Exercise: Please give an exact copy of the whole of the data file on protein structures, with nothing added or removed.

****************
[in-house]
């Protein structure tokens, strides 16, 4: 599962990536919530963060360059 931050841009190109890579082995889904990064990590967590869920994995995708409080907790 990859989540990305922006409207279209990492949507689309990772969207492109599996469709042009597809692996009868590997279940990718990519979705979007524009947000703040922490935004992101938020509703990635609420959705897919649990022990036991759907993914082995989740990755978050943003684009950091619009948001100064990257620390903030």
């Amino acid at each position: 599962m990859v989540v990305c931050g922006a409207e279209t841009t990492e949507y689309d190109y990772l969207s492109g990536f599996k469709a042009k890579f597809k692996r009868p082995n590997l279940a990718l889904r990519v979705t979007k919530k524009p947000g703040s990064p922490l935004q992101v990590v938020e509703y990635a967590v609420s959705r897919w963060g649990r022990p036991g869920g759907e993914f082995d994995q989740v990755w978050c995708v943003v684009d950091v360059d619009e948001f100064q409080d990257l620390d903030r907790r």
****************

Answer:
[in-house]
């Protein structure tokens, strides 16, 4: 599962990536919530963060360059 931050841009190109890579082995889904990064990590967590869920994995995708409080907790 990859989540990305922006409207279209990492949507689309990772969207492109599996469709042009597809692996009868590997279940990718990519979705979007524009947000703040922490935004992101938020509703990635609420959705897919649990022990036991759907993914082995989740990755978050943003684009950091619009948001100064990257620390903030």
């Amino acid at each position: 599962m990859v989540v990305c931050g922006a409207e279209t841009t990492e949507y689309d190109y990772l969207s492109g990536f599996k469709a042009k890579f597809k692996r009868p082995n590997l279940a990718l889904r990519v979705t979007k919530k524009p947000g703040s990064p922490l935004q992101v990590v938020e509703y990635a967590v609420s959705r897919w963060g649990r022990p036991g869920g759907e993914f082995d994995q989740v990755w978050c995708v943003v684009d950091v360059d619009e948001f100064q409080d990257l620390d903030r907790r």